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Saturday, February 18, 2006 

Is There a Reason?

At moments in my life when everything is going wrong (or more likely, just not going my way) I have a way of saying, “Well…everything happens for a reason.” I somehow make myself believe that me having no control over a situation is supposed to happen. That in the grand scheme of things, it was meant to be. Somehow, my cure all for when bad (or unpleasant) things happen is to believe there is a plan…an idea of a plan. Even when tragedy strikes, I try to tell myself that it is supposed to happen like that. There must be a reason.

But is there? Really?

Is it faith or ignorance that protects my fragile heart when tragedy strikes and I seem to believe that what happened was “part of the plan?” Is it faith or ignorance that keeps my childlike belief that everything happens for a reason and that there is something to be gained by the circumstance?

Could there really be a reason one of my dearest friends lost a baby and her father so very unexpectedly in the span of one year? Is there an explainable reason that there are tsunamis and hurricanes that cause such destruction and devastation? Is there a good reason why there are children in this world that are tortured and abused?

Would finding out the reason for those things happening make it any easier to deal with? No, I would say not. Just though of thought of such pain and tragedy happening to someone for a planned out, orchestrated reason is just too much to handle.

It’s just way too much to comprehend.

Posted by JP.

The real question you are asking is why is the world a place of trial and struggle? Why is life mortality?

The reason is because mortal life is mortal life. From an eternal perspective it is relatively short and it is filled with experiences we can't go through any other way. We know that the unborn are clamoring to have the experience, even the worst possible circumstances.

In that regard, death and tragedy are found in a hangnail or momentary bad breath as much as plague and war and the terrible losses so many go through.

Boy, you guys both said some pretty profound things.

I would feel better if I knew, beyond a doubt, that there was a reason for my loved ones' deaths beyond my own failures. I know I would.

If God came to me and said, "James time was up, I took him for this and this reason" I would be better with that. Not okay, but I would quit bugging Him about it.

So far, nothing.

Anne, I'm sorry.

A related take on your post is, "Should we throw out coping mechanisms if they are working for us and we have no alternative way to cope, even if we don't believe they are true?"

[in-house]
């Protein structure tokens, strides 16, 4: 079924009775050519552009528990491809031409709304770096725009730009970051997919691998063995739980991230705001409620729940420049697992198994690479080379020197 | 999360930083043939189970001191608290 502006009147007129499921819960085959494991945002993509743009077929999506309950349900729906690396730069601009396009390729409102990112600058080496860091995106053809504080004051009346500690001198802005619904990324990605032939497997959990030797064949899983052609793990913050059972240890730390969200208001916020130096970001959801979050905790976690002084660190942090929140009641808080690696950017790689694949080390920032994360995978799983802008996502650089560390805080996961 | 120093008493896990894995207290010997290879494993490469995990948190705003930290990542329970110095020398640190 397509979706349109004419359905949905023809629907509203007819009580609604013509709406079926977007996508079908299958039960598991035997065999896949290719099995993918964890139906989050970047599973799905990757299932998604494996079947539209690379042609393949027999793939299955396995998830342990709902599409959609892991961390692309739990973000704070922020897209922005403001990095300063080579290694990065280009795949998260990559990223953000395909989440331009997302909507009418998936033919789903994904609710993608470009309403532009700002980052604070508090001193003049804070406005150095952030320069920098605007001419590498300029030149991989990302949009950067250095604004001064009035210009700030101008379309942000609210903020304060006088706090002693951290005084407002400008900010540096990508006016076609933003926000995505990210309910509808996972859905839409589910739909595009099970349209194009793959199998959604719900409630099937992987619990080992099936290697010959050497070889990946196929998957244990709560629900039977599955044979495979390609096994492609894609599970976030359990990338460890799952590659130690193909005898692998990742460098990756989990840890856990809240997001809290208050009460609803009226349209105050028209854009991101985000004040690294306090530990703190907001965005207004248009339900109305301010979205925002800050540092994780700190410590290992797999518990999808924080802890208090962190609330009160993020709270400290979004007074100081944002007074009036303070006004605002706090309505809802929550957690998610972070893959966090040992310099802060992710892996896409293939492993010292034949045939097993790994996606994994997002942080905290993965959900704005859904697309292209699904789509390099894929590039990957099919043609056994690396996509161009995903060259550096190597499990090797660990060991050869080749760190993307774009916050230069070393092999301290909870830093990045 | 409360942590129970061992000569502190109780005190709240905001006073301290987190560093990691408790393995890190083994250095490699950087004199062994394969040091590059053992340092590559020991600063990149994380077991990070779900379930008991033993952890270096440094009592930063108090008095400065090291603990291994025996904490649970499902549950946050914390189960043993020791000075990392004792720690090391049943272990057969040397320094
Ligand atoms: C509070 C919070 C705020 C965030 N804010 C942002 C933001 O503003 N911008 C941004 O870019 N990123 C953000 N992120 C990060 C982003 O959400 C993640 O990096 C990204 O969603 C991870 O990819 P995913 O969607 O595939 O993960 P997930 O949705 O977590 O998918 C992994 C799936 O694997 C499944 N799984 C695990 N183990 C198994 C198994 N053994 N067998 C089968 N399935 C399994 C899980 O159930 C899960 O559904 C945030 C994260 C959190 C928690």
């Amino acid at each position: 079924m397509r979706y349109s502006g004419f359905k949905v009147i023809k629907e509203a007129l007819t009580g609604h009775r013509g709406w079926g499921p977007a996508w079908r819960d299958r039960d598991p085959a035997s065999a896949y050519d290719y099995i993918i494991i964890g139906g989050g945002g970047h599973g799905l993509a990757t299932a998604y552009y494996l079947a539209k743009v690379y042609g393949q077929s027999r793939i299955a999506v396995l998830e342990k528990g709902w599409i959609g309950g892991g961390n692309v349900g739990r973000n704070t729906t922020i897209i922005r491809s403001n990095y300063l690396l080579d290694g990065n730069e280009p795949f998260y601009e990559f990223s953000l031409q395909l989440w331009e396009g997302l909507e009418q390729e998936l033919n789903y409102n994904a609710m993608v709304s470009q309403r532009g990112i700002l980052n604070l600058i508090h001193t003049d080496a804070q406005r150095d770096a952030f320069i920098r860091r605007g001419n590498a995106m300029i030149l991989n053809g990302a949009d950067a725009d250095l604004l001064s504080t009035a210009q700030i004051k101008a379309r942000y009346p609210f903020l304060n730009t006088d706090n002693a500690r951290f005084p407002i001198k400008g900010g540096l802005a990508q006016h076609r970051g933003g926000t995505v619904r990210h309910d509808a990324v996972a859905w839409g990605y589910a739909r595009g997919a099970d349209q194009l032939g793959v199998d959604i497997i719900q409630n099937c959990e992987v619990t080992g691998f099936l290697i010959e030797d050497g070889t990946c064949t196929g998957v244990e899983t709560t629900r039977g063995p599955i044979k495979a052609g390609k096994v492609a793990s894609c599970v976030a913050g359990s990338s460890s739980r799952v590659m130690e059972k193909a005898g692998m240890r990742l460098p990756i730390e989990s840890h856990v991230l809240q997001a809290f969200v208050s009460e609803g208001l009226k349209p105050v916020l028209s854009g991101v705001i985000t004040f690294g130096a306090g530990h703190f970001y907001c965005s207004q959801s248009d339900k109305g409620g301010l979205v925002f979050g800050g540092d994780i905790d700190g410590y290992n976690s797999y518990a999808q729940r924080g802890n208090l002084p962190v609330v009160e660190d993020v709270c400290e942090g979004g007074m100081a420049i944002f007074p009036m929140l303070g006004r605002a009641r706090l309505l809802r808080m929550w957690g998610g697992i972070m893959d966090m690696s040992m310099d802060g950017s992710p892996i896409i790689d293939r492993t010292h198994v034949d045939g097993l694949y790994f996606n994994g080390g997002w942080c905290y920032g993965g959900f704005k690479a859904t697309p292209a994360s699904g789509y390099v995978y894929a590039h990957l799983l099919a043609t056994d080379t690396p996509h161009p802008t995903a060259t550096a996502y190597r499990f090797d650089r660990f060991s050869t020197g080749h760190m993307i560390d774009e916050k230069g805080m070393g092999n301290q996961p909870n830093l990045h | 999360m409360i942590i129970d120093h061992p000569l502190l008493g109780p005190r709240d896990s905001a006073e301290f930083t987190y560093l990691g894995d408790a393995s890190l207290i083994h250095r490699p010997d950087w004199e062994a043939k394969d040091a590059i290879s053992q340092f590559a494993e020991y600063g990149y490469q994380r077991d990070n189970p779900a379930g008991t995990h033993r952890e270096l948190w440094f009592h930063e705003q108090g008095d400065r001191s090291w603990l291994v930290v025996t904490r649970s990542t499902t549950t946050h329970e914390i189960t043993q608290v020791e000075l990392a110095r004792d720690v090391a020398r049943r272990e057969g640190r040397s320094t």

Athletes often develop superstitions to help them do better. Keith Langford, who used to play basketball for the Kansas Jayhawks, would change his shoes at half-time if he had not performed well during the first half. It worked for him. Now, rationally, I don't think he assigned any supernatural powers to changing his shoes, but he was able to take advantage of the improvement in his abilities that comes from confidence, by giving himself a shot of confidence through his superstition.

I think we should take advantage of the placebo effect. If believing things happen for a reason helps you cope, then don't give it up just because you have some theological qualms with it. Especially, since your belief does not have any ill effects upon you and you don't have any coping mechanism to replace it with that works as well.

Personally, I do believe in the doctrines of the LDS Church, so I believe that the fallen nature of the earth is here for a reason.

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This Week's Topic:

  • The Sabbath Day

Various Authors

  • Monday:
    Kaycee opted out of Mormondom 4 years ago. She calls herself agnostic.
  • Tuesday:
    Sarah is not your average Gospel Doctrine Teacher.
  • Wednesday:
    Carrie Ann comes from pioneer stock, and lives in Provo, but is open minded and fair.
  • Thursday:
    Ned Flanders hasn't been to church in a while, but maintains an interest in all things Mormon.
  • Friday:
    John C. is an academic with a sense of humor and a testimony.
  • Saturday:
    JP's not going to church and feeling okay about it.

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